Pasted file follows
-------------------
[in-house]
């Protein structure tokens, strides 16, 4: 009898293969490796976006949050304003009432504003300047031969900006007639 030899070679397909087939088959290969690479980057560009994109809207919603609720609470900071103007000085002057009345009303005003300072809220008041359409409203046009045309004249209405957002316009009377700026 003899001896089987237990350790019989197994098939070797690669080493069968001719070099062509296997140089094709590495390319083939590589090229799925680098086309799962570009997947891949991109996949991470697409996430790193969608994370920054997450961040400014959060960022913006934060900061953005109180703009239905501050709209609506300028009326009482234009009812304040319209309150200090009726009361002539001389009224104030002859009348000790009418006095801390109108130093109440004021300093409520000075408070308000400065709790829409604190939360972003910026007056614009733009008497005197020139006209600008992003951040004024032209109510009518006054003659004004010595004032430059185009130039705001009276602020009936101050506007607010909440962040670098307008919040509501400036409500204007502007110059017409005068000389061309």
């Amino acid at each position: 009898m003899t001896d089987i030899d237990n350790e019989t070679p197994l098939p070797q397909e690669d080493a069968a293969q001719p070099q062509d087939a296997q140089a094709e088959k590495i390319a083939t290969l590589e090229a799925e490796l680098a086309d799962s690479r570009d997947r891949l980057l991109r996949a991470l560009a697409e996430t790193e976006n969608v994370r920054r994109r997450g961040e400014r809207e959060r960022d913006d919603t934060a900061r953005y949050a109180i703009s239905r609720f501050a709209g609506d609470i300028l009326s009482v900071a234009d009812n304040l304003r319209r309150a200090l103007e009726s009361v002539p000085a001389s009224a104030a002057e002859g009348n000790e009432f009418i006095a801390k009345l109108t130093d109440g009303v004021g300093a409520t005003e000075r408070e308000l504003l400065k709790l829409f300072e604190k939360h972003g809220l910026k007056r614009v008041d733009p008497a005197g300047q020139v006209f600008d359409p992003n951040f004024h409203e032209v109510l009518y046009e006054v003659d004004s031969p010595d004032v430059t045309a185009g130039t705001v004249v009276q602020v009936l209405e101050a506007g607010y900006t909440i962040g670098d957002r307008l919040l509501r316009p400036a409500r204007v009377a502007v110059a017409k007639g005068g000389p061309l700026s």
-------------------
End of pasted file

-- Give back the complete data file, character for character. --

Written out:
[in-house]
């Protein structure tokens, strides 16, 4: 009898293969490796976006949050304003009432504003300047031969900006007639 030899070679397909087939088959290969690479980057560009994109809207919603609720609470900071103007000085002057009345009303005003300072809220008041359409409203046009045309004249209405957002316009009377700026 003899001896089987237990350790019989197994098939070797690669080493069968001719070099062509296997140089094709590495390319083939590589090229799925680098086309799962570009997947891949991109996949991470697409996430790193969608994370920054997450961040400014959060960022913006934060900061953005109180703009239905501050709209609506300028009326009482234009009812304040319209309150200090009726009361002539001389009224104030002859009348000790009418006095801390109108130093109440004021300093409520000075408070308000400065709790829409604190939360972003910026007056614009733009008497005197020139006209600008992003951040004024032209109510009518006054003659004004010595004032430059185009130039705001009276602020009936101050506007607010909440962040670098307008919040509501400036409500204007502007110059017409005068000389061309």
């Amino acid at each position: 009898m003899t001896d089987i030899d237990n350790e019989t070679p197994l098939p070797q397909e690669d080493a069968a293969q001719p070099q062509d087939a296997q140089a094709e088959k590495i390319a083939t290969l590589e090229a799925e490796l680098a086309d799962s690479r570009d997947r891949l980057l991109r996949a991470l560009a697409e996430t790193e976006n969608v994370r920054r994109r997450g961040e400014r809207e959060r960022d913006d919603t934060a900061r953005y949050a109180i703009s239905r609720f501050a709209g609506d609470i300028l009326s009482v900071a234009d009812n304040l304003r319209r309150a200090l103007e009726s009361v002539p000085a001389s009224a104030a002057e002859g009348n000790e009432f009418i006095a801390k009345l109108t130093d109440g009303v004021g300093a409520t005003e000075r408070e308000l504003l400065k709790l829409f300072e604190k939360h972003g809220l910026k007056r614009v008041d733009p008497a005197g300047q020139v006209f600008d359409p992003n951040f004024h409203e032209v109510l009518y046009e006054v003659d004004s031969p010595d004032v430059t045309a185009g130039t705001v004249v009276q602020v009936l209405e101050a506007g607010y900006t909440i962040g670098d957002r307008l919040l509501r316009p400036a409500r204007v009377a502007v110059a017409k007639g005068g000389p061309l700026s």